When the Fear Is Real
My diagnosis helped me pinpoint my phobia — and overcome it
When I was a kid, I remember channel surfing and stumbling upon a news special about phobias. The man on my screen was sticking his hands in a garbage can, sweating and hysterically crying as if he were dipping his fingers in a barrel of battery acid. A reporter explained that the man had a phobia of germs, and with the help of a therapist, he was facing his fear and exposing himself to the thing that scared him most.
Click. I’d rather watch cartoons.
But as I watched TV that night, and for several years after, I would remember that man. I would remember the sick, embarrassed feeling I felt watching him be so raw and vulnerable and exposed. I wondered how a fear of something as common as garbage could send someone spiraling, allowing this adult to devolve into a broken, malfunctioning person.
When I was diagnosed with a emetophobia at age 24, this man was the first person I thought of.
Emetophobia is the irrational fear of vomit, and before the moment my doctor uttered my diagnosis, I was completely unaware that I had a phobia at all.
I have always had a fear of vomit — seeing a puddle of puke on the sidewalk or an impromptu vomit scene in a movie could send me into panic attack that would derail my entire day — but what I feared more than anything was feeling nauseated myself. I went above and beyond to avoid the mere chance that I might get nauseous. In doing this, ironically, I made myself sick — allowing the immense amounts of stress to leave me feeling ill and, yes, on the verge of vomiting, nearly every day.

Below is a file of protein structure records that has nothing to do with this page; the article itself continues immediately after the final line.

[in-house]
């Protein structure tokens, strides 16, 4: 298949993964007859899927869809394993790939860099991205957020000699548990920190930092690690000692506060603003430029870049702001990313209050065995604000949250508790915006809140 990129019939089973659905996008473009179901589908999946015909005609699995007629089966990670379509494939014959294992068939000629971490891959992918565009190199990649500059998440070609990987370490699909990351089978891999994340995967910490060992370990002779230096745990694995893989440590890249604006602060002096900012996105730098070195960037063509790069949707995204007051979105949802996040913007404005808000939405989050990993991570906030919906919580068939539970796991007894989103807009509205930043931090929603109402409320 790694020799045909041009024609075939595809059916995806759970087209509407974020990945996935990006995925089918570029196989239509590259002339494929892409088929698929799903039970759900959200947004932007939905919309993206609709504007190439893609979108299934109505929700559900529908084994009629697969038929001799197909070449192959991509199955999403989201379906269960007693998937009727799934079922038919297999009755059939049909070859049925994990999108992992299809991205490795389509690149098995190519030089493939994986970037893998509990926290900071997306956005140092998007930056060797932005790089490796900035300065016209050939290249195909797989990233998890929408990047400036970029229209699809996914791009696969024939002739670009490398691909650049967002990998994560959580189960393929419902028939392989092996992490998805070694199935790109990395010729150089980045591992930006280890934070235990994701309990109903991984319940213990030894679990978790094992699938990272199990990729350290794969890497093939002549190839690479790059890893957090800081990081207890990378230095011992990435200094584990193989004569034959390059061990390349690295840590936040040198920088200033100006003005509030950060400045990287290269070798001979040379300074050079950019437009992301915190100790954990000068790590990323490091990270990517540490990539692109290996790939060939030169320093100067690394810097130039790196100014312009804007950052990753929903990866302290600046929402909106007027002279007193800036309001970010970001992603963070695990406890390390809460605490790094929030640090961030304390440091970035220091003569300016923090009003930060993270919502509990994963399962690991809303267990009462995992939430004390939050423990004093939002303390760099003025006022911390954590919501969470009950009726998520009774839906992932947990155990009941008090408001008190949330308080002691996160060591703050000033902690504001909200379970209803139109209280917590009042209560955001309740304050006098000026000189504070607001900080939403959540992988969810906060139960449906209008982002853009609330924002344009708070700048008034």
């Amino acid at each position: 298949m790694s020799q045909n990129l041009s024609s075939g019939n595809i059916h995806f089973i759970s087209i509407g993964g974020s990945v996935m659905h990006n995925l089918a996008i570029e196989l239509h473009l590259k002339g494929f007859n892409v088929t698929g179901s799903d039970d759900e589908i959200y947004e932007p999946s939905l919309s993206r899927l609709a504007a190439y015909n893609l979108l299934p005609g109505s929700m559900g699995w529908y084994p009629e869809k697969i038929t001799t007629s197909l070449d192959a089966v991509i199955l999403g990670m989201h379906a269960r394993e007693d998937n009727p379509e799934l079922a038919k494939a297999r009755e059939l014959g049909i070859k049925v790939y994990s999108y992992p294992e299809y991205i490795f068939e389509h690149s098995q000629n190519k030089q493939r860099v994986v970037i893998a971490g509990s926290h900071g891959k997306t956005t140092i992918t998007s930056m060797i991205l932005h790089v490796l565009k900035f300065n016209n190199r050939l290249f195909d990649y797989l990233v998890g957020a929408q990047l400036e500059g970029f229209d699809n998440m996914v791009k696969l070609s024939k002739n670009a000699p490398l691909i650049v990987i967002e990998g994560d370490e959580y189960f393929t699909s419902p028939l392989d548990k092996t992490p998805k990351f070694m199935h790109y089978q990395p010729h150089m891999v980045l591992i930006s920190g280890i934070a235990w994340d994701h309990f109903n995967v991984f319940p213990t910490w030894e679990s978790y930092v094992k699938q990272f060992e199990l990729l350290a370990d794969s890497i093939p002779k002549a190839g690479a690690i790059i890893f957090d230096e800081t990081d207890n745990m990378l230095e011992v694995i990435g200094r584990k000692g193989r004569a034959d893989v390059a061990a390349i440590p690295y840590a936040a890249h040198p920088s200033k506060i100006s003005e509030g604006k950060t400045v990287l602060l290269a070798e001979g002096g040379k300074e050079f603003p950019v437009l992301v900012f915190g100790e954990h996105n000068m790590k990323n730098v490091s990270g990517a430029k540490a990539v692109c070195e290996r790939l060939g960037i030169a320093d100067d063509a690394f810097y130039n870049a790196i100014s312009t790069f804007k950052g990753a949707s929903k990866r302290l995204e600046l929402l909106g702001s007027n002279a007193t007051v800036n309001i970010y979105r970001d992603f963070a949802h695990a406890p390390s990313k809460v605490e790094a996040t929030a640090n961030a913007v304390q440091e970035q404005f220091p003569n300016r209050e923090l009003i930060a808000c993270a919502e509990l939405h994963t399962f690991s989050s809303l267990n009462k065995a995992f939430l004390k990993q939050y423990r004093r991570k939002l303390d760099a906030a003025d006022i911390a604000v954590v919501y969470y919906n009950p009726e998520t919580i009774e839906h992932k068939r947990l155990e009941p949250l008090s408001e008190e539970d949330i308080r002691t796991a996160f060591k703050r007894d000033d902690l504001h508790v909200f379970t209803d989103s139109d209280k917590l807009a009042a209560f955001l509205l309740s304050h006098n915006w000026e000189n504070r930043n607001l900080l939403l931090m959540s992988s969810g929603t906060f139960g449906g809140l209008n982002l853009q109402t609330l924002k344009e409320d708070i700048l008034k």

I would stuff towels under my bedroom door when my mom made dinner, because the smell of food would nauseate me. I would wear “motion sickness wristbands” every day, even if I was just going to school. If I had to get my throat swabbed at the doctor’s office, I would beg for a blood test instead.
My biggest triggers, though, were restaurants and car rides. Seriously, I’ve had a panic attack in nearly every restaurant bathroom stall on the south shore of Long Island. Upon entering a restaurant, my eyes would immediately scan the space for bathrooms and exits. If I went out to eat with family or friends…